Concussions and long term health problemsDocument Transcript
Concussions and Long-Term Health
Organizations continued to publish study results that linked repeated concussions and long-term
health problems contrary to reports by the MTBI Committee. A 2003 report by the Center for the
Study of Retired Athletes at the University of North Carolina, for example, found a connection
between numerous concussions and depression among former professional football players.
Further, the Center's follow-up study in 2005 associated both brain impairment and Alzheimer's
disease with retired NFL players who had histories of concussions.
In addition to the studies that continued to contradict the work of the MTBI Committee,
renowned experts and sports journalists wrote critical reviews of the Committee's studies. Dr.
Robert Cantu of the American College of Sports Medicine noted bias in the committee's
extremely small sample size and held that no conclusions should be drawn from the NFL's
studies. In an ESPN Magazine article titled "Doctor Yes," Peter Keating criticized Pellman and
the MTBI Committee's work and argued that the "… Committee has drawn a number of
important conclusions about head trauma and how to treat it that contradict the research and
experiences of many other doctors who treat sports concussions, not to mention the players who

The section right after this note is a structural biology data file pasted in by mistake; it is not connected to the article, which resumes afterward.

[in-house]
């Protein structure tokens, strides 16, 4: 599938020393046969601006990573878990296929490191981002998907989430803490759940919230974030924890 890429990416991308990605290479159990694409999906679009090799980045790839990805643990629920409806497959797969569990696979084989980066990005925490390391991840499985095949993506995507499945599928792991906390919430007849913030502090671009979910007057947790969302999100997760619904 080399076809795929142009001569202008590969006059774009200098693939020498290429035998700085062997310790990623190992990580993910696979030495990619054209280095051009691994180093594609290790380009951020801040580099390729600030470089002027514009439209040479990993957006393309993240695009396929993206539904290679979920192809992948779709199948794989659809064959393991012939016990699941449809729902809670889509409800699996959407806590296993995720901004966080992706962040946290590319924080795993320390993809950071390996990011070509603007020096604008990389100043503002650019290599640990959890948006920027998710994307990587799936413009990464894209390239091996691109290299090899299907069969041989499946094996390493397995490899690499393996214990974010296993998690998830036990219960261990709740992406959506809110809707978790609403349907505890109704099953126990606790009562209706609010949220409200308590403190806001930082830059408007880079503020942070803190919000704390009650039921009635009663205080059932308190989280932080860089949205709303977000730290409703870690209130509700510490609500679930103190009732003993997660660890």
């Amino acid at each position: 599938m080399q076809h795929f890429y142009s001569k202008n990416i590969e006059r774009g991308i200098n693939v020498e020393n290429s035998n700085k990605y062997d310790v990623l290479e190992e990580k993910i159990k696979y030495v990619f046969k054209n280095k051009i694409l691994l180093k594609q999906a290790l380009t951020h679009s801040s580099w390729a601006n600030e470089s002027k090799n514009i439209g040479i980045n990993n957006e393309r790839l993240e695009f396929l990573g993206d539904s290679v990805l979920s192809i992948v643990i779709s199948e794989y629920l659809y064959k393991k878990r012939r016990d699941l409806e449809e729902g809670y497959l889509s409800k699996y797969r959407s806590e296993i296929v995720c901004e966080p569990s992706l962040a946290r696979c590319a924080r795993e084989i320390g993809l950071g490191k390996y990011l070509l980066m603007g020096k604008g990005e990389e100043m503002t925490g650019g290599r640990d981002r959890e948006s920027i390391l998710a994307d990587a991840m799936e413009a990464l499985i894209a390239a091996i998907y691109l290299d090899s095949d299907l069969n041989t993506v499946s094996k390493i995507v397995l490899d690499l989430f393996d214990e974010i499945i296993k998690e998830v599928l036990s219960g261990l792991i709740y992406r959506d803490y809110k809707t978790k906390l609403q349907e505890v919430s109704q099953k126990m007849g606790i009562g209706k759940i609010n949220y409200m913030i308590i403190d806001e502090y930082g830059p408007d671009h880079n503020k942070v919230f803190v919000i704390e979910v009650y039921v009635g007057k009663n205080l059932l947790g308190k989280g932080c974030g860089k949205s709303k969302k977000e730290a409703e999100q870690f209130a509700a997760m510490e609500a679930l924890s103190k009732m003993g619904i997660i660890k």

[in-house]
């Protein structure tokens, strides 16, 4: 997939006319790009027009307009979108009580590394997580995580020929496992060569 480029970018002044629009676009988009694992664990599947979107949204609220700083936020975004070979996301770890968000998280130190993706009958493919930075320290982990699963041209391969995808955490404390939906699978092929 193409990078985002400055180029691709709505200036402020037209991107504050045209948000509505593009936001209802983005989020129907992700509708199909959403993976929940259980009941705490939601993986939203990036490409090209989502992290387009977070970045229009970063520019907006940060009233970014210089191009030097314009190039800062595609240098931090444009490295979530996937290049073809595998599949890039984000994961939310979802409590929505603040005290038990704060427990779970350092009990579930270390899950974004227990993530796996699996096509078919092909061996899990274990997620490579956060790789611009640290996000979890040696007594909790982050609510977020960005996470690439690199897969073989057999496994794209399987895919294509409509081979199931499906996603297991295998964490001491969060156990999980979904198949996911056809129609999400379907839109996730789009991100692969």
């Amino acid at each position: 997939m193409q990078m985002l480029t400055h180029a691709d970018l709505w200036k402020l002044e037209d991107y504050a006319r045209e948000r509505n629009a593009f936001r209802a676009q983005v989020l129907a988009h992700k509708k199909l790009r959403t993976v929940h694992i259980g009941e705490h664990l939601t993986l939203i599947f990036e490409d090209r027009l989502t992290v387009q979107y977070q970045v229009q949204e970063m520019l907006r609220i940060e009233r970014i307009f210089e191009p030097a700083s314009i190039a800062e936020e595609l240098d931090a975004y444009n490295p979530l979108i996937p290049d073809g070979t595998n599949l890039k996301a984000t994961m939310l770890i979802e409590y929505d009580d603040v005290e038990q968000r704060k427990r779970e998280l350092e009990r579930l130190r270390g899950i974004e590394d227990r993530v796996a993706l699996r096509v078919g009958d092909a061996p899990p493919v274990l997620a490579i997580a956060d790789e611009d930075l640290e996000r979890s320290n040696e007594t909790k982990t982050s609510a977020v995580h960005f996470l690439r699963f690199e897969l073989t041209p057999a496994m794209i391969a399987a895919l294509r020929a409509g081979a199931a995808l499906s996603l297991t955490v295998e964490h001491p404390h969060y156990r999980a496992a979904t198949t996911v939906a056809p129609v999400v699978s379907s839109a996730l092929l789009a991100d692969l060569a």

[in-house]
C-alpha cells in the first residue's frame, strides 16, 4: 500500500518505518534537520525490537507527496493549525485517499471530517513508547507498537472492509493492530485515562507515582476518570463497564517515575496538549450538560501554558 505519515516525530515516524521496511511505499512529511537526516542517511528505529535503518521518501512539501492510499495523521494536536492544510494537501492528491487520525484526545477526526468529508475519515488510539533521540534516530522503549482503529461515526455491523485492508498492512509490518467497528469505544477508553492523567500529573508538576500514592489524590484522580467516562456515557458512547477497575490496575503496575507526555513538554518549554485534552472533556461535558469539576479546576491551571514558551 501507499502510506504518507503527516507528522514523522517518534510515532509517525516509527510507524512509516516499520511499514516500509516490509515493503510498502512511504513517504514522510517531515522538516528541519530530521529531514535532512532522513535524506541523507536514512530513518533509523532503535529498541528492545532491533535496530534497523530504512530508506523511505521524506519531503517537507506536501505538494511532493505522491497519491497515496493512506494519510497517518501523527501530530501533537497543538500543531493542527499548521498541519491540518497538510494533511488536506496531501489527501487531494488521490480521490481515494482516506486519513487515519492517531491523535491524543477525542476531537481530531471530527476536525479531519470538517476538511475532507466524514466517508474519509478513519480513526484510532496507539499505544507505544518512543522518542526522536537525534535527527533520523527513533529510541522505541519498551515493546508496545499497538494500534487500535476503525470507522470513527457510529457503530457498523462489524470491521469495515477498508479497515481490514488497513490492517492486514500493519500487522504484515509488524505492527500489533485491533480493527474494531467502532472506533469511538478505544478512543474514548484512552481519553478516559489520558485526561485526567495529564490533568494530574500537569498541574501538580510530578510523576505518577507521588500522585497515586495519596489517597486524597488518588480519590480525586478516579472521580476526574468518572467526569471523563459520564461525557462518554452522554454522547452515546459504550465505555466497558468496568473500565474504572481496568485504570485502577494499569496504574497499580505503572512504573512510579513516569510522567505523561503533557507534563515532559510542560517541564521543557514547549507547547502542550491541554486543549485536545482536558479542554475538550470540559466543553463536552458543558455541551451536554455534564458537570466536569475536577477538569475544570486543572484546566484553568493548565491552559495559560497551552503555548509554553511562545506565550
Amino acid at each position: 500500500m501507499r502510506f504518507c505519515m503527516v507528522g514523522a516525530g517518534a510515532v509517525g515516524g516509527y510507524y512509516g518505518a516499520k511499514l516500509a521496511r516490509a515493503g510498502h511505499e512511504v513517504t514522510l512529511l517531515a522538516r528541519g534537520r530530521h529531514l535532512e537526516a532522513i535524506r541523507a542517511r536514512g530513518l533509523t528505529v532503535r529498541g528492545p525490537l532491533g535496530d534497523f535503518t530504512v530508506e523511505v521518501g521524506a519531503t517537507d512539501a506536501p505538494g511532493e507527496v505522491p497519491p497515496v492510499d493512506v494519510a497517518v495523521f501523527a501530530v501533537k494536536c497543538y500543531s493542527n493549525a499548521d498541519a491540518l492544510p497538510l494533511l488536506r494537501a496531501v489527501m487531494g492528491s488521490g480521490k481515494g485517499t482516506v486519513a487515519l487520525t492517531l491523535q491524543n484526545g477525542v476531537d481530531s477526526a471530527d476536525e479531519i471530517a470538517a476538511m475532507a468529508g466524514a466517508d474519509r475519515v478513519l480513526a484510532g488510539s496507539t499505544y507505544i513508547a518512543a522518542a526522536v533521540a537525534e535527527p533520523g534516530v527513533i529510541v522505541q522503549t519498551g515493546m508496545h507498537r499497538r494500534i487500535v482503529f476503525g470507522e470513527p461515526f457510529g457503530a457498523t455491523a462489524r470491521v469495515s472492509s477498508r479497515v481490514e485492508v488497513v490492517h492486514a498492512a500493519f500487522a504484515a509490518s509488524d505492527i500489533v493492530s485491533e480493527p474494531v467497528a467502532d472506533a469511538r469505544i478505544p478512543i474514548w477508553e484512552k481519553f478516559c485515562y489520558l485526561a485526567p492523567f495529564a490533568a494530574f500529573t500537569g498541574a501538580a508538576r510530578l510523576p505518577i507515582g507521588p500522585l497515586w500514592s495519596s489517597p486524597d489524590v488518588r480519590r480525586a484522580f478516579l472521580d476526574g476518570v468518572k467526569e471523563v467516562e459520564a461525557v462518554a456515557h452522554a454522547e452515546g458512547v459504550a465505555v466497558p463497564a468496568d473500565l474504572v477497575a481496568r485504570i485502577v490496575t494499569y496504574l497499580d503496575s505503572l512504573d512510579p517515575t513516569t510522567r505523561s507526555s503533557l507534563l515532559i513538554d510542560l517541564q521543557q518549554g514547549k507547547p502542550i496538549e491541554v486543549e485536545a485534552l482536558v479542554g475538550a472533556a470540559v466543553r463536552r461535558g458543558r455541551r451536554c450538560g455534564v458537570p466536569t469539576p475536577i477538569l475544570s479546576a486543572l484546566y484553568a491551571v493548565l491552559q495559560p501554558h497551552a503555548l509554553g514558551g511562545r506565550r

have suffered them."
More studies continued to associate repetitive head injuries with neurological problems later in
life. Dr. Kevin Guskiewicz, Director of the Center for the Study of Retired Athletes in the
Department of Exercise and Sport Science at the University of North Carolina, analyzed data
from a 2007 study of nearly 2,500 former NFL players. He found about 11 percent of the study
participants suffered from clinical depression, with a threefold increased risk in former players
who had a history of three or four concussions. The following year, the NFL commissioned the
University of Michigan Institute for Social Research to conduct a study involving more than
1,000 former NFL players. The results reported that Alzheimer's disease or similar diseases
appear to have been diagnosed in former NFL players vastly more often than in the general
population at a rate of 19 times the normal rate for men ages 30 through 49. The NFL responded
to these results by claiming the study was incomplete.
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